While this kind of behaviour may have been an anathema to many Portuguese people who were used to blending generations for late evening meals, this was what many British middle-class families did. Friends pale-facedly admitted similar behaviour. “People will criticise us for leaving her,” Kate told me at the time. “But, to be honest, it wasn’t even an issue. We felt so safe at the resort. People told us they’ve been coming for 20 years and leaving their kids. Hundreds have written to say they do the same thing when they go on holiday. It could have happened to anyone.”

So the Club Med class (silently) thanked their lucky stars, and hugged their children tighter. I remember checking my son’s and my daughter’s room more often at night in the weeks following Madeleine’s disappearance, and I suspect I wasn’t alone. 

But while some offered sympathy as Kate seemed to be living every mothers worst nightmare, many others turned their ire onto the McCanns and they singled out Mrs McCann in particular, for her apparent poise. A sinister consensus started to be formed that because she wasn’t weeping and breaking down, nor acting in a way they felt ‘befitting’, Mrs McCann must be hiding something. Mrs McCann was declared a “cold actress” by Goncalo Amaral, the Portuguese police chief who led the initial investigation. He resigned in 2008, and wrote a book on the case, which was later discredited, but it is still widely quoted among the Portuguese public. (This “not-destroyed-by-grief-so-must-be-lying” trope was also heaped upon Joanne Lees, the girlfriend of Peter Falconio, a backpacker who in 2001 disappeared and was presumed murdered. Though Falconio’s body has never been found, a career criminal called Bradley Murdoch was convicted of his murder in 2005.)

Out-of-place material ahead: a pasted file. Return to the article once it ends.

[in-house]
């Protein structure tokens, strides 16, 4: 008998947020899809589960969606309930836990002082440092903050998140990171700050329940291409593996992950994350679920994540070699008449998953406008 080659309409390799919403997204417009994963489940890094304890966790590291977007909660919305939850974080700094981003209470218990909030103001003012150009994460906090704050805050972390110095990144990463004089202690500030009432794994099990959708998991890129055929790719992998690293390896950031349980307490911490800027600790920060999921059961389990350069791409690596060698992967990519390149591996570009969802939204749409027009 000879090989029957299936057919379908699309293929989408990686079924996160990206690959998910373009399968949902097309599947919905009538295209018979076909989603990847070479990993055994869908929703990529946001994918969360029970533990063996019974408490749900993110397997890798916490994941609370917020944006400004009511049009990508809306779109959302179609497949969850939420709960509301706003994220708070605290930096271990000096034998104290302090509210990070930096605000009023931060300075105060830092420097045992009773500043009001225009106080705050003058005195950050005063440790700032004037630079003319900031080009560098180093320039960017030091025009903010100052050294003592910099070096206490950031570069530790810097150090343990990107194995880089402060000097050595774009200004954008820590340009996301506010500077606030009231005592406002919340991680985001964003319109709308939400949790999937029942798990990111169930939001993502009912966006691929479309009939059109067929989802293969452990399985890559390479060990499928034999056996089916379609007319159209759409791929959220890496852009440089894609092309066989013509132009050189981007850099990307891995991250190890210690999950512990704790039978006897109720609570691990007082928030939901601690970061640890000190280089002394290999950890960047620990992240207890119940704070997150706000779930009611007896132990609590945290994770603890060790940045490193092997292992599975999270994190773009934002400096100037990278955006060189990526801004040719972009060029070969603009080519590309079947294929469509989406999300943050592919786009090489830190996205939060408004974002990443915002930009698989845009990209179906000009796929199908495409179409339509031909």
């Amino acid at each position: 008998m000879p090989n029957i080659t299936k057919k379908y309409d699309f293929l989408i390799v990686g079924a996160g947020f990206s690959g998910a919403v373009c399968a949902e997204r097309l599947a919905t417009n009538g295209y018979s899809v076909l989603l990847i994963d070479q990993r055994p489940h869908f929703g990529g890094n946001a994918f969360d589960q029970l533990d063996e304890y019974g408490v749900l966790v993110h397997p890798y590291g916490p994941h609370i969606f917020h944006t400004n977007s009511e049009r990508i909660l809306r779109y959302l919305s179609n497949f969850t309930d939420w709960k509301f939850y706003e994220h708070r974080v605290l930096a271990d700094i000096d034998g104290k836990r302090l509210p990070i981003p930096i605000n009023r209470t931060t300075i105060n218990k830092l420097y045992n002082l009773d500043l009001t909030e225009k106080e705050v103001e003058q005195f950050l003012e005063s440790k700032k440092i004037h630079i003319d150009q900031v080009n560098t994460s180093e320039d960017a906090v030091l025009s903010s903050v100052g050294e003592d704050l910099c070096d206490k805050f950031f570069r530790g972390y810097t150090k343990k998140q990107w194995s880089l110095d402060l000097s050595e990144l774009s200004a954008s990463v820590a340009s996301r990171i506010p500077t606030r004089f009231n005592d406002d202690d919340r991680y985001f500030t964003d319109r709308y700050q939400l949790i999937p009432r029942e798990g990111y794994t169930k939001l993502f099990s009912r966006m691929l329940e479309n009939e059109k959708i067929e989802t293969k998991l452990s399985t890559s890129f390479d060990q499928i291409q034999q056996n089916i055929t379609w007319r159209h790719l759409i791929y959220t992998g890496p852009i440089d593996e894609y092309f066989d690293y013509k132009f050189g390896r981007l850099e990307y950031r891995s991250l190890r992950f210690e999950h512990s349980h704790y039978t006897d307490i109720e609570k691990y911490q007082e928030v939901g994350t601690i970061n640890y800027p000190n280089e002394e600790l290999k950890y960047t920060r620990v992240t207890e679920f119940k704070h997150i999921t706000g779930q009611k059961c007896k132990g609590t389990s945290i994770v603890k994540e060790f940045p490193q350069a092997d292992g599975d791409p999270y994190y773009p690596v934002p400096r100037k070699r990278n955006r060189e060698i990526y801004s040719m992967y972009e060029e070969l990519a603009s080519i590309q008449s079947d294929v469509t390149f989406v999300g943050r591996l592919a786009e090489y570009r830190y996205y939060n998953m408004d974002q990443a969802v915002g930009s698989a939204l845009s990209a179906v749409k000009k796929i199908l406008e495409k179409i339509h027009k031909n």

Picking up on the growing vitriol being directed at her, Kate replied: “Who can say what the mum of a missing child should look like?”